Bring back the examination system’! This chant is gaining voice and beginning to receive greater attention within the recent discourse on education in our country. Some states like Rajasthan, Madhya Pradesh, Chhattisgarh, Goa, Maharashtra and Delhi are seeking amendments in the rte Act to enable them to restore the examination system for the assessment of learner achievements. A deeper look, however, reveals that these may not necessarily be informed choices. The reasons being attributed to this demand may sound logical to many, as often only half-truths are shared.
For instance, consider the likely responses, if somebody shares the well-documented fact that the achievement scores of large numbers of Class 8 students indicate that they are performing at a level expected of Class 2, and despite this low level of achievement they continue to be promoted to the next class. Undoubtedly, a wide spread response to such an assertion is likely to be a demand that the ‘no detention’ policy be replaced with the long standing examination system, since the existing practice of ensuring that no child is held back in her/his previous class until class 8, does not seem to be working on the ground. Although the examination system may not necessarily be associated with a detention policy; the demand from the states for restoring the system does seem to be directly linked with the no-detention policy.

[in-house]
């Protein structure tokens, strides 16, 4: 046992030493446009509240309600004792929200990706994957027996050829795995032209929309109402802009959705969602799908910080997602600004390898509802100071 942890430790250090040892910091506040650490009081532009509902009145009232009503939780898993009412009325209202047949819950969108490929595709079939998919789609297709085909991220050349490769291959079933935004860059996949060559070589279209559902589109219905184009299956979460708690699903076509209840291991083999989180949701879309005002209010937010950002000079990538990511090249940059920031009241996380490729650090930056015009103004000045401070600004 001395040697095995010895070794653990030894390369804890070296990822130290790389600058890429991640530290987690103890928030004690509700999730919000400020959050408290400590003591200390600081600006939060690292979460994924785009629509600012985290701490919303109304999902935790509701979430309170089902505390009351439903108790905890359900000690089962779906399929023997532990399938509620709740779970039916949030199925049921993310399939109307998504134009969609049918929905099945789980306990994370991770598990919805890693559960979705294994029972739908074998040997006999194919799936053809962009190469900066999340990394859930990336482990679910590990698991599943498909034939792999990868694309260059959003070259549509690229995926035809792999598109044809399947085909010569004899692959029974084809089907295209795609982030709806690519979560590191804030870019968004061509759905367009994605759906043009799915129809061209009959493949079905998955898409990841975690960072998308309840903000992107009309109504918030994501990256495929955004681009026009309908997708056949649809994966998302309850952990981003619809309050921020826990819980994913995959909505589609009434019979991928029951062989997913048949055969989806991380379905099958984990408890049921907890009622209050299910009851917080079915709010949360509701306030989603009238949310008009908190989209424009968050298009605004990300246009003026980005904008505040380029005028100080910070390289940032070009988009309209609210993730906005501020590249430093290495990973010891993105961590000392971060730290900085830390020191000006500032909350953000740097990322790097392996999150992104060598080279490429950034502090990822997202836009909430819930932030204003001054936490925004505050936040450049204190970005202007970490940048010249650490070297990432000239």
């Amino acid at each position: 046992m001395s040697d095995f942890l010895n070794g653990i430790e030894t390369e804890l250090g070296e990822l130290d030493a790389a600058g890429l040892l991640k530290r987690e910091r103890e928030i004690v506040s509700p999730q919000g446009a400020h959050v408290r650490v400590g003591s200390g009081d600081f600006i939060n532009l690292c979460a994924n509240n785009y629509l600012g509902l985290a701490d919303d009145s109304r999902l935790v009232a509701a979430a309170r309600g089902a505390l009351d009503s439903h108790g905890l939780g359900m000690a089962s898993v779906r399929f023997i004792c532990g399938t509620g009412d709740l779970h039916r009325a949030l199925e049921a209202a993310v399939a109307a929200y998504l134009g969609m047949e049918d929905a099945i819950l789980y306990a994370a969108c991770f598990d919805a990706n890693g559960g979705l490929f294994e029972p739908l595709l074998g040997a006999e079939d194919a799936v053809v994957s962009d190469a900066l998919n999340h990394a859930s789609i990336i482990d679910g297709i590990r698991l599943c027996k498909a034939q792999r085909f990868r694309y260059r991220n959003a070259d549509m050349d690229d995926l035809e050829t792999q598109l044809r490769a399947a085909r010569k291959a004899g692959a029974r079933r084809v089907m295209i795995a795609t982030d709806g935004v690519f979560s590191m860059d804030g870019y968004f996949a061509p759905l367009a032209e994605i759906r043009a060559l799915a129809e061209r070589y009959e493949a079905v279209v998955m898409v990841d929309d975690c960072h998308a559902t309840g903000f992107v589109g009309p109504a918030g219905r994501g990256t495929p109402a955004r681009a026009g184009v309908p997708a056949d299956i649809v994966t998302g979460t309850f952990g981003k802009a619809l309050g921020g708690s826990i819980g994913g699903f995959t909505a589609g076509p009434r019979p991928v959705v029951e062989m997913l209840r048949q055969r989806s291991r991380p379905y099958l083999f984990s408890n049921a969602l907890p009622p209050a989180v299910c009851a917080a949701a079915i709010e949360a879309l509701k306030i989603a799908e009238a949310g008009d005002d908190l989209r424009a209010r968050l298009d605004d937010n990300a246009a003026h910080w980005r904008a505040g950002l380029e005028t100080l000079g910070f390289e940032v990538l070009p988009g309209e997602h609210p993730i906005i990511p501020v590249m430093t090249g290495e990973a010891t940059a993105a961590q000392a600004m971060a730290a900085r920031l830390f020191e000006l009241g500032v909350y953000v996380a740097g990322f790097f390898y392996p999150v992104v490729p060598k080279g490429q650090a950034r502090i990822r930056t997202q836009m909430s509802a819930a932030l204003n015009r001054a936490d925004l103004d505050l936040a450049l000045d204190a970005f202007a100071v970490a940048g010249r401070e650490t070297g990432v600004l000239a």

Committees and policies such as the Kothari Commission, 1966; the National Policy of Education (npe), 1986 and the Yashpal Committee Report, 1993; have all clearly articulated that the examination system has been found to be problematic since it increases the load and stress on young school children. Further, it tends to be textbook centric and does not capture the wide range of potentials and natural learning behaviours of different types of learners; nor does it make allowances for different learning environments. There are a number of reasons as to why it is so difficult to improve teaching practices in India, but one fundamental stumbling block has been the evaluation framework. Past experience has suggested that the rigid and deeply entrenched framework of end-of-term examinations tend to reward rote memorisation and superficial understanding rather than higher-level comprehension of concepts. It is however a deeply entrenched within a transmission mode of teaching and therefore is slow to shift. As a consequence, attempts to replace examinations with learner centred innovative and progressive pedagogical and assessment practices have proved to be challenging.
Passed in 2009, the Right to Education (rte) Act includes a promising mechanism for improving pedagogical practice which is the mandatory introduction of continuous and comprehensive evaluation (cce). It seeks to replace year-end examinations with a series of ongoing assessments that provide teachers with continuous insights into students’ needs and potentials, throughout the school year. The Act also requires that the schools maintain a complete record of every child during the years of elementary education (grades 1-8). The ‘no detention’ provision in the rte Act does not imply the abandoning of procedures that assess children’s learning. Instead, through the introduction of Continuous and Comprehensive Evaluation (cce), it transfers the onus of learning solely from children to teachers and the education system as well.